I learned how to make pysanky from a book called Ukrainian Easter Eggs written by Anne Kmit, the Luciow sisters and Luba Perchyshyn. They have written many books on this topic but also sell tools and provide instructions on their web site: Ukrainian Gift Shop. Pysanky were always made by groups of women working together, late at night, during the week before Easter. The children were in bed; the men were not invited; the eggs were always fertile eggs. The women asked for specific blessings for each egg they made and sang traditional songs as they worked.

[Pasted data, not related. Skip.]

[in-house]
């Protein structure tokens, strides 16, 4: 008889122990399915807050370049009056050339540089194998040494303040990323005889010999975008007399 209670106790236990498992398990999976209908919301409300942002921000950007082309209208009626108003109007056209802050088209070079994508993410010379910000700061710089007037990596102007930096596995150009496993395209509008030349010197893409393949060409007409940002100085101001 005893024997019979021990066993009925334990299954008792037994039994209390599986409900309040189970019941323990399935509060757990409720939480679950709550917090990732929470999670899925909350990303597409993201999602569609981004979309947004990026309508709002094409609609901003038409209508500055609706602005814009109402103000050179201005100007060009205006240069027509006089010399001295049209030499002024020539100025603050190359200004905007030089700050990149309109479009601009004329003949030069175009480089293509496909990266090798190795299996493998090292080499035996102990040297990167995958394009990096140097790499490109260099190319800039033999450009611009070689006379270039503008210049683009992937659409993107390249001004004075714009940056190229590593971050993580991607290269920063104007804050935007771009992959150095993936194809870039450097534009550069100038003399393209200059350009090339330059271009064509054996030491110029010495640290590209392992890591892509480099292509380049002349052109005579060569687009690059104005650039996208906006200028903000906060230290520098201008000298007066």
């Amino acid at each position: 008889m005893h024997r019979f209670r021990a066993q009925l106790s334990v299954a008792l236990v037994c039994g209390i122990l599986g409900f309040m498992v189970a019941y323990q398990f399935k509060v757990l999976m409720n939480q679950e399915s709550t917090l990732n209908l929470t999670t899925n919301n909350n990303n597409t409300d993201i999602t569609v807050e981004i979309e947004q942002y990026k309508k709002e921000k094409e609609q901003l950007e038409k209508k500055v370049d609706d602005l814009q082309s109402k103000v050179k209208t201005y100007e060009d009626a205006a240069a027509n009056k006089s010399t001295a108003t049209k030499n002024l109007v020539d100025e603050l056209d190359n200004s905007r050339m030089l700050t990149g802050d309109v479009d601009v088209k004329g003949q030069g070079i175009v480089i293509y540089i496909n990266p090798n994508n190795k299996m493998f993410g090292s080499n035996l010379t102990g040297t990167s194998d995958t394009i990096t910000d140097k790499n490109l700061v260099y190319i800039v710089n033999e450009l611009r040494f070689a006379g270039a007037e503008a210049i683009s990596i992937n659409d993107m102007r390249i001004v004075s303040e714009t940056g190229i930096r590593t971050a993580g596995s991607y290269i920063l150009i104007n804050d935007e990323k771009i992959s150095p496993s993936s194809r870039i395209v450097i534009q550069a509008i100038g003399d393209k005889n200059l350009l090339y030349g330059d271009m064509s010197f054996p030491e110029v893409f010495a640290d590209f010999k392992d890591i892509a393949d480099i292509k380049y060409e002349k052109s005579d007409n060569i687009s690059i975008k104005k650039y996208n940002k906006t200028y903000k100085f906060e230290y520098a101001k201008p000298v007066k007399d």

The eggs were distributed in a ritual manner. One or two eggs were given to the priest. Eggs were placed on the graves of family members. Eggs were given to all the children and godchildren. Unmarried girls exchanged eggs with the eligible young men in the community. A few eggs were placed in coffins to be ready in case someone died. Several were kept in the home to protect from fire and storms. Two or three were placed in the trough or the stables so the animals would have many young. One egg was placed under each beehive and one was saved for each grazing animal to be taken out to the fields with the shepherds in the spring. An egg with wheat symbols was placed at the start of the first furrow plowed and another at the end of the last. A bride would take an egg to her marriage ceremony in her skirt and on returning home, drop it saying. “Let me bear the child as easily as the egg falls.” If that didn’t work, the husband might receive an egg with a rooster on it or an oak leaf.